good morning and thank you for inquiring withJustAnswer. As you stated, it should be pretty straight forward, though sometimes there are a few things that could cause the brakes to 'grab' or 'drag' afetr releasing the pedal. The first and foremost thing that i rarely see when a brake concern comes in is the presence of lubrication on the caliper slides,pins and caliper brackets. These pad and pin mating surfaces should have a coating of brake dieloectric grease on them (Ford part number XG-3-A), and the lack of lubrication could be the cause since there is a metal onb metal contact which needs to be able to slide freely. The other thing i have seen quite often as well is after a brake job, the calipers are installed 360 off, causing a kink in the brake hose, which restricts brake fluid to return and in turn could cause nbrakes to not fully release. If those items are covered then it could be that there is a fault internal to the calipers that would warrant caliper replacement. below i have posted the procedure out of the shop refference for you to familiarise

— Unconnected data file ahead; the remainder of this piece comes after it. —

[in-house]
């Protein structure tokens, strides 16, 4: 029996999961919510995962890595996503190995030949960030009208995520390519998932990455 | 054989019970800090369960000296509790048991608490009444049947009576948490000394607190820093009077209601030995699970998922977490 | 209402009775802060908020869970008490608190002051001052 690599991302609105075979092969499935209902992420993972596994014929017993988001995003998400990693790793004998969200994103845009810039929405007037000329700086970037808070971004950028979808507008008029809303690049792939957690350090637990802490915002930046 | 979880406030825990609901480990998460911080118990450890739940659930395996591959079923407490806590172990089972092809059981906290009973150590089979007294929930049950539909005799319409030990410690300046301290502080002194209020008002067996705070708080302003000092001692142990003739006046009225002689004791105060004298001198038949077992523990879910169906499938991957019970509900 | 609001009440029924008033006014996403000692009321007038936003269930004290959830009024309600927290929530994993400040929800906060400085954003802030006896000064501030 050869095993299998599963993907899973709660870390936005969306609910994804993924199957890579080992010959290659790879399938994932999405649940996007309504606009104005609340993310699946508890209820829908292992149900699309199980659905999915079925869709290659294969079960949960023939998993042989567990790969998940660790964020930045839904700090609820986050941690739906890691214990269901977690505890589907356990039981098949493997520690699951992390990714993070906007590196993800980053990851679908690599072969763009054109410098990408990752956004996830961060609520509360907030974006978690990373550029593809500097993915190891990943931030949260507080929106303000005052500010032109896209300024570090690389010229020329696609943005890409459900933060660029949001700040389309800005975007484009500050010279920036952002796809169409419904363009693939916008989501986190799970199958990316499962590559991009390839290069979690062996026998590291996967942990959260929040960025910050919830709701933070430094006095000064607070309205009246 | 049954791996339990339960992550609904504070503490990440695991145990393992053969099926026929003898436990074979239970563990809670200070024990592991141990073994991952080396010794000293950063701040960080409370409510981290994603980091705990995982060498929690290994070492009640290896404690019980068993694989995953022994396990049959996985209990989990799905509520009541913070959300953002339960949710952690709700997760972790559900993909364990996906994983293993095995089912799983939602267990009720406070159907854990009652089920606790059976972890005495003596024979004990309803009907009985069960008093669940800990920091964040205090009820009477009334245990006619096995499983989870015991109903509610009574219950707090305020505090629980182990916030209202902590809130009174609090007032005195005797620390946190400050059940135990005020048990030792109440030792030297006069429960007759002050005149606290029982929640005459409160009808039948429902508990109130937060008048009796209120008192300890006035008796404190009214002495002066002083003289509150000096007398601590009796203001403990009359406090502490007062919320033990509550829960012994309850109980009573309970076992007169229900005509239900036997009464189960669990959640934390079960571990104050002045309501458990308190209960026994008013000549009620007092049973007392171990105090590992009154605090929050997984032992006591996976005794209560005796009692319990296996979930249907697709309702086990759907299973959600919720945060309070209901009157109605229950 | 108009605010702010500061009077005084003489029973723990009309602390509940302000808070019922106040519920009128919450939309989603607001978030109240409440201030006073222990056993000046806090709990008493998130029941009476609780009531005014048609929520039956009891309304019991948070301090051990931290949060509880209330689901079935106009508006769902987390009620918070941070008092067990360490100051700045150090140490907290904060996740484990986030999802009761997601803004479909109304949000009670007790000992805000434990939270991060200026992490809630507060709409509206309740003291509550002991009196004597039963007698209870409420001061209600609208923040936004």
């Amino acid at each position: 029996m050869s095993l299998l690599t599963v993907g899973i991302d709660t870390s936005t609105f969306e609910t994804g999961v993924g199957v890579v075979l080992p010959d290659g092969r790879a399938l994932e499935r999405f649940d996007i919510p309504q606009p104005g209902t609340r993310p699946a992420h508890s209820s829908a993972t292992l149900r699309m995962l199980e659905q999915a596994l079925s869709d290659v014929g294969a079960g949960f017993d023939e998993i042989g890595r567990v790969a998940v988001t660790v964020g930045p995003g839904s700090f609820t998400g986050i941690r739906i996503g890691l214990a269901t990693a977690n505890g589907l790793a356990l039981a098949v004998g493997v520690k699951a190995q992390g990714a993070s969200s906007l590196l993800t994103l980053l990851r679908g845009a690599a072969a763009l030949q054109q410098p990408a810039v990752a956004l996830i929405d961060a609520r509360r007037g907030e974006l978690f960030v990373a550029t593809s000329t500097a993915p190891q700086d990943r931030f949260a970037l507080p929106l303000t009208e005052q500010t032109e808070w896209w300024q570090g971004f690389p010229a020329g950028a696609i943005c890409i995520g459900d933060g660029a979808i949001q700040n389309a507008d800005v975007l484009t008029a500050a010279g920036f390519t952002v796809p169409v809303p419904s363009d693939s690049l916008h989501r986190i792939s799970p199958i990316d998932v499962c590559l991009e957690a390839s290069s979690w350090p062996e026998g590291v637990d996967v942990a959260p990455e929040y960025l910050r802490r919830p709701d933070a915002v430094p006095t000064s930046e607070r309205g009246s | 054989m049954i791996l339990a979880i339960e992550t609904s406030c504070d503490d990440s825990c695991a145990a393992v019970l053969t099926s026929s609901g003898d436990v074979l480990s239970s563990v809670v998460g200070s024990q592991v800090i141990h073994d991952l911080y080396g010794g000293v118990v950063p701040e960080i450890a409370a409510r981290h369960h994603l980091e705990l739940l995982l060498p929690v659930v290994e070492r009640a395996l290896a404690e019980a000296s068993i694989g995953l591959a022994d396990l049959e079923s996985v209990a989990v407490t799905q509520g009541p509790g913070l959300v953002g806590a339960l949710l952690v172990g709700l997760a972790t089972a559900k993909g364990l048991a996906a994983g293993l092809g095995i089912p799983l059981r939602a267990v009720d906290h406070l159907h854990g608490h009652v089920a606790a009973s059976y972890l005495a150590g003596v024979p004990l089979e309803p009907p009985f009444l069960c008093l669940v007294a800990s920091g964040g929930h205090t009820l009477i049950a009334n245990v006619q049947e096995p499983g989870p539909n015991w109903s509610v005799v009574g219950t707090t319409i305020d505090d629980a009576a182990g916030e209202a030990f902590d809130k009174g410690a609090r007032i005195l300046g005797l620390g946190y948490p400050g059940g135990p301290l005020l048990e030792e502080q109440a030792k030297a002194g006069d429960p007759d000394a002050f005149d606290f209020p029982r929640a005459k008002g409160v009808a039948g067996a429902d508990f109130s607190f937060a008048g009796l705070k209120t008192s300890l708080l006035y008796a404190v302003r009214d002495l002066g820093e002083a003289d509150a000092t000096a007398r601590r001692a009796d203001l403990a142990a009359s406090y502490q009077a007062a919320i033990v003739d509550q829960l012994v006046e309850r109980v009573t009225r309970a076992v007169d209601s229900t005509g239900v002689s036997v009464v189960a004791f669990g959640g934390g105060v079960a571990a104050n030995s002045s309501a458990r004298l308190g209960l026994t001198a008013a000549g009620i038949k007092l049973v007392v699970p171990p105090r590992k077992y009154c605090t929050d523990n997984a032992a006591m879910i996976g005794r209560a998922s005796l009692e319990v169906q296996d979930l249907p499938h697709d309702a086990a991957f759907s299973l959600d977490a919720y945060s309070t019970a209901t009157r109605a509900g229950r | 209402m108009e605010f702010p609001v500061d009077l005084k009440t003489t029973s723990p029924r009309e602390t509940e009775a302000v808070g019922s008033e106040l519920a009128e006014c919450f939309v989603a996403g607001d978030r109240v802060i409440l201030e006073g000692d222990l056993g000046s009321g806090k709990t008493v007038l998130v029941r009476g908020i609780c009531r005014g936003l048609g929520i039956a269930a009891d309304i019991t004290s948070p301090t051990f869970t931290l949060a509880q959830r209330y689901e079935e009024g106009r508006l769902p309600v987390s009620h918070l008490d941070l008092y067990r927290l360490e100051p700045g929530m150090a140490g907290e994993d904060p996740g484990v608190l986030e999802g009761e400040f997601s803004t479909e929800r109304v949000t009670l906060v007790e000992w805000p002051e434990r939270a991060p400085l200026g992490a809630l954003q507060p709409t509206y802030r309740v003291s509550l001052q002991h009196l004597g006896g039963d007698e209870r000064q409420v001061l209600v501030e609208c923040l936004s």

CAUTION: Do not pry in caliper sight hole to retract pistons as this can damage the pistons and boots.
CAUTION: When removing the disc brake caliper, never allow it to hang from the brake hose. Provide a suitable support.
CAUTION: Do not allow grease, oil, brake fluid or other contaminants to contact the pad lining material. Do not install contaminated pads.
NOTE: Install all hardware supplied with pad kits. Lubricate all metal to metal contact surfaces with XG-3 grease.
NOTE: Use a wood block or used pad to protect pistons and boots.
CAUTION: Use care not to damage the bleeder screw or front brake disc shield.
I hope my assistance helped you and resolved your concern, if you need further assistance please ask.
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